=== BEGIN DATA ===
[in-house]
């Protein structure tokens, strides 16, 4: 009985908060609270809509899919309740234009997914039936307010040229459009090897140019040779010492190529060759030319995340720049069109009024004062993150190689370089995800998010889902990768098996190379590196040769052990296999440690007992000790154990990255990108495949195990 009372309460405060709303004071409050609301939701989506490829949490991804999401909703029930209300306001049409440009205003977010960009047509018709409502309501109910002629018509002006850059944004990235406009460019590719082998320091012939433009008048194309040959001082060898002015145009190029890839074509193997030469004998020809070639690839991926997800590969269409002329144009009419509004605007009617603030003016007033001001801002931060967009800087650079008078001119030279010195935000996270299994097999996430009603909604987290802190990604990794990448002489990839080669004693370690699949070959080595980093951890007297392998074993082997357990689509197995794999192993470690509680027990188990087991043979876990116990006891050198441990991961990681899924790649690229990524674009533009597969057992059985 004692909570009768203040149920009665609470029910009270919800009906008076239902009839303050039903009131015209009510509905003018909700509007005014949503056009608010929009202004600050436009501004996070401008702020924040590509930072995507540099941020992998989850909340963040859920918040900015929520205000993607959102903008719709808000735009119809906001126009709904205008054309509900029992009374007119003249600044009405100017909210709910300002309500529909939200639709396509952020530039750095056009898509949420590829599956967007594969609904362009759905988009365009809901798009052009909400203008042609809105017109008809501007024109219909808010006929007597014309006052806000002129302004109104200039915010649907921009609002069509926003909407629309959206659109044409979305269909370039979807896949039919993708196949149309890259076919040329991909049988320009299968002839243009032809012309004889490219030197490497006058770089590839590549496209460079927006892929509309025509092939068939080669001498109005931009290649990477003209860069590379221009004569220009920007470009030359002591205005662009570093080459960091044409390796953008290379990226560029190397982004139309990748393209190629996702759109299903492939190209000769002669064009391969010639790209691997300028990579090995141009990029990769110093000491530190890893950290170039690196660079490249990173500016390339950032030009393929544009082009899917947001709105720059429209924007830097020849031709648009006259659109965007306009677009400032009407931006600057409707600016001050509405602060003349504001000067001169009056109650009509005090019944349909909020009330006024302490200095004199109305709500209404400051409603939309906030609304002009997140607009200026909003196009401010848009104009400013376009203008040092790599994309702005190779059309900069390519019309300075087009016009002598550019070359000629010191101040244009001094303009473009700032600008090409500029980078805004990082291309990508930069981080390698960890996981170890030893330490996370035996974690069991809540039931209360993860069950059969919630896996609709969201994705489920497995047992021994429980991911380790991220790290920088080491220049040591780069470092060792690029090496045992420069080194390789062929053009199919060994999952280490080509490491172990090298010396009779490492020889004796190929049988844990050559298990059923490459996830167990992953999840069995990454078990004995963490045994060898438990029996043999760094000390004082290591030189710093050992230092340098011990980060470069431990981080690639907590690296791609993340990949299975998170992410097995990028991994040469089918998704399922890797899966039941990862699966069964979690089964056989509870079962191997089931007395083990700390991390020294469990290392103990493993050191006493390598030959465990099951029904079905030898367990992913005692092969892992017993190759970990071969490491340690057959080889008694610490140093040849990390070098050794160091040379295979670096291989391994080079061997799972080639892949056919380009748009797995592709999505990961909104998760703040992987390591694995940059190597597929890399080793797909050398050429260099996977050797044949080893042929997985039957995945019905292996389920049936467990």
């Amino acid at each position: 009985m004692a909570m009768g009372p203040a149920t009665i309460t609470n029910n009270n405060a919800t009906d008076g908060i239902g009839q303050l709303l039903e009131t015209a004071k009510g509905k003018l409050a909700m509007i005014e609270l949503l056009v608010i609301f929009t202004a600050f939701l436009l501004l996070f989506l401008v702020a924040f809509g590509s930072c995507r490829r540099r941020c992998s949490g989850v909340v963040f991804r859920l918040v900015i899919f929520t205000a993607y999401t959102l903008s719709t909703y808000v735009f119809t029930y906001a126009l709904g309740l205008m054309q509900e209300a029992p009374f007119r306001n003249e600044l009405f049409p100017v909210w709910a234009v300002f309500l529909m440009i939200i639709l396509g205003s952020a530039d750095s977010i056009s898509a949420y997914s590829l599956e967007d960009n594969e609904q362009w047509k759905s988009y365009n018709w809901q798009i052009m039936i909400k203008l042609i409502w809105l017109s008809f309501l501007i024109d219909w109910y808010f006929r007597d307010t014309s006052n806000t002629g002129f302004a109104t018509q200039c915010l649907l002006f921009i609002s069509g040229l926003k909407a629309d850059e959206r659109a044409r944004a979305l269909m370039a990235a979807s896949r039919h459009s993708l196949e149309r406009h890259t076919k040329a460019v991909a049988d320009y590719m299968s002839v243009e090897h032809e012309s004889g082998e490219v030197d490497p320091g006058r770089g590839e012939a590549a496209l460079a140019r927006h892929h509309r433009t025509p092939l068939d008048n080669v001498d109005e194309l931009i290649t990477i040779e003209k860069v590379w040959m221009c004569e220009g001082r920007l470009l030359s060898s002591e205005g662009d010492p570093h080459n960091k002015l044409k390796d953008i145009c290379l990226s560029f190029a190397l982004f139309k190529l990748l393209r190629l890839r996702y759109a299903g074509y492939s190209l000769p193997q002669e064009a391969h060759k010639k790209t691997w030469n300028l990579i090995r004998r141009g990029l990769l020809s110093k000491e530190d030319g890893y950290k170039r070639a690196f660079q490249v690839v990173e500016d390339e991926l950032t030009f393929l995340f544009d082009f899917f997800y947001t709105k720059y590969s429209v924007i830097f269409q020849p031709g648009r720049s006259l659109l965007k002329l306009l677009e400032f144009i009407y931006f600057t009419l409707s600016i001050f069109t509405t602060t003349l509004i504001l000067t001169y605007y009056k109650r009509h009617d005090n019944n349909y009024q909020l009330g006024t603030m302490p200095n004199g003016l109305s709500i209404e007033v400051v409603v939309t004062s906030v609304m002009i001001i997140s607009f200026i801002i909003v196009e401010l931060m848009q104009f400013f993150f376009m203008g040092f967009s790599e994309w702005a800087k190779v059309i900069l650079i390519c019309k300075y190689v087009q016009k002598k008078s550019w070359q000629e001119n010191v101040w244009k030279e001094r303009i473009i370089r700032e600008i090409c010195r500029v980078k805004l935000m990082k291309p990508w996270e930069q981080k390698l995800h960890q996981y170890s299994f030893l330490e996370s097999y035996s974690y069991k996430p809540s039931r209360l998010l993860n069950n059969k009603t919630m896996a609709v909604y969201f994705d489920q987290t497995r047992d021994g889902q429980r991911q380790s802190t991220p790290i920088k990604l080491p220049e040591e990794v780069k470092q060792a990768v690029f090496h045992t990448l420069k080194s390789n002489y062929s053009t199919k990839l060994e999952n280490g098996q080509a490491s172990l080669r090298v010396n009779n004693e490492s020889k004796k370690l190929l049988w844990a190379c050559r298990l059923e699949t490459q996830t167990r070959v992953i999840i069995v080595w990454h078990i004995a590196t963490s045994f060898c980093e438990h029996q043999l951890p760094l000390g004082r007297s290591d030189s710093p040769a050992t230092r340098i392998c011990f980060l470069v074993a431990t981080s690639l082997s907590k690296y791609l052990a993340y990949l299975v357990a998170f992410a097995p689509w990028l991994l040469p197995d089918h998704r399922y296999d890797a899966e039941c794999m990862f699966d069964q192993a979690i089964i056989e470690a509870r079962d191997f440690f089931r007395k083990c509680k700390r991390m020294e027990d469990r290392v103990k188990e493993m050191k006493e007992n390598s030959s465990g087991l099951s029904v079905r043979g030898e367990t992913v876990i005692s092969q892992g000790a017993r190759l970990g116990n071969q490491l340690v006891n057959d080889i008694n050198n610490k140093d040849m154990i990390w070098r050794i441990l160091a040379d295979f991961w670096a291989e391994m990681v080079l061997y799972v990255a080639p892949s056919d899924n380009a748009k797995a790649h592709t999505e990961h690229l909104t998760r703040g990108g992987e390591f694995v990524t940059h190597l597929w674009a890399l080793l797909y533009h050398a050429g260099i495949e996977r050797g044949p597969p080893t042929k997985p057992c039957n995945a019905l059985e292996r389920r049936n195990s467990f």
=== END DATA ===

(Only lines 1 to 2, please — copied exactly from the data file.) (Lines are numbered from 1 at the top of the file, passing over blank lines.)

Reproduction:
[in-house]
């Protein structure tokens, strides 16, 4: 009985908060609270809509899919309740234009997914039936307010040229459009090897140019040779010492190529060759030319995340720049069109009024004062993150190689370089995800998010889902990768098996190379590196040769052990296999440690007992000790154990990255990108495949195990 009372309460405060709303004071409050609301939701989506490829949490991804999401909703029930209300306001049409440009205003977010960009047509018709409502309501109910002629018509002006850059944004990235406009460019590719082998320091012939433009008048194309040959001082060898002015145009190029890839074509193997030469004998020809070639690839991926997800590969269409002329144009009419509004605007009617603030003016007033001001801002931060967009800087650079008078001119030279010195935000996270299994097999996430009603909604987290802190990604990794990448002489990839080669004693370690699949070959080595980093951890007297392998074993082997357990689509197995794999192993470690509680027990188990087991043979876990116990006891050198441990991961990681899924790649690229990524674009533009597969057992059985 004692909570009768203040149920009665609470029910009270919800009906008076239902009839303050039903009131015209009510509905003018909700509007005014949503056009608010929009202004600050436009501004996070401008702020924040590509930072995507540099941020992998989850909340963040859920918040900015929520205000993607959102903008719709808000735009119809906001126009709904205008054309509900029992009374007119003249600044009405100017909210709910300002309500529909939200639709396509952020530039750095056009898509949420590829599956967007594969609904362009759905988009365009809901798009052009909400203008042609809105017109008809501007024109219909808010006929007597014309006052806000002129302004109104200039915010649907921009609002069509926003909407629309959206659109044409979305269909370039979807896949039919993708196949149309890259076919040329991909049988320009299968002839243009032809012309004889490219030197490497006058770089590839590549496209460079927006892929509309025509092939068939080669001498109005931009290649990477003209860069590379221009004569220009920007470009030359002591205005662009570093080459960091044409390796953008290379990226560029190397982004139309990748393209190629996702759109299903492939190209000769002669064009391969010639790209691997300028990579090995141009990029990769110093000491530190890893950290170039690196660079490249990173500016390339950032030009393929544009082009899917947001709105720059429209924007830097020849031709648009006259659109965007306009677009400032009407931006600057409707600016001050509405602060003349504001000067001169009056109650009509005090019944349909909020009330006024302490200095004199109305709500209404400051409603939309906030609304002009997140607009200026909003196009401010848009104009400013376009203008040092790599994309702005190779059309900069390519019309300075087009016009002598550019070359000629010191101040244009001094303009473009700032600008090409500029980078805004990082291309990508930069981080390698960890996981170890030893330490996370035996974690069991809540039931209360993860069950059969919630896996609709969201994705489920497995047992021994429980991911380790991220790290920088080491220049040591780069470092060792690029090496045992420069080194390789062929053009199919060994999952280490080509490491172990090298010396009779490492020889004796190929049988844990050559298990059923490459996830167990992953999840069995990454078990004995963490045994060898438990029996043999760094000390004082290591030189710093050992230092340098011990980060470069431990981080690639907590690296791609993340990949299975998170992410097995990028991994040469089918998704399922890797899966039941990862699966069964979690089964056989509870079962191997089931007395083990700390991390020294469990290392103990493993050191006493390598030959465990099951029904079905030898367990992913005692092969892992017993190759970990071969490491340690057959080889008694610490140093040849990390070098050794160091040379295979670096291989391994080079061997799972080639892949056919380009748009797995592709999505990961909104998760703040992987390591694995940059190597597929890399080793797909050398050429260099996977050797044949080893042929997985039957995945019905292996389920049936467990």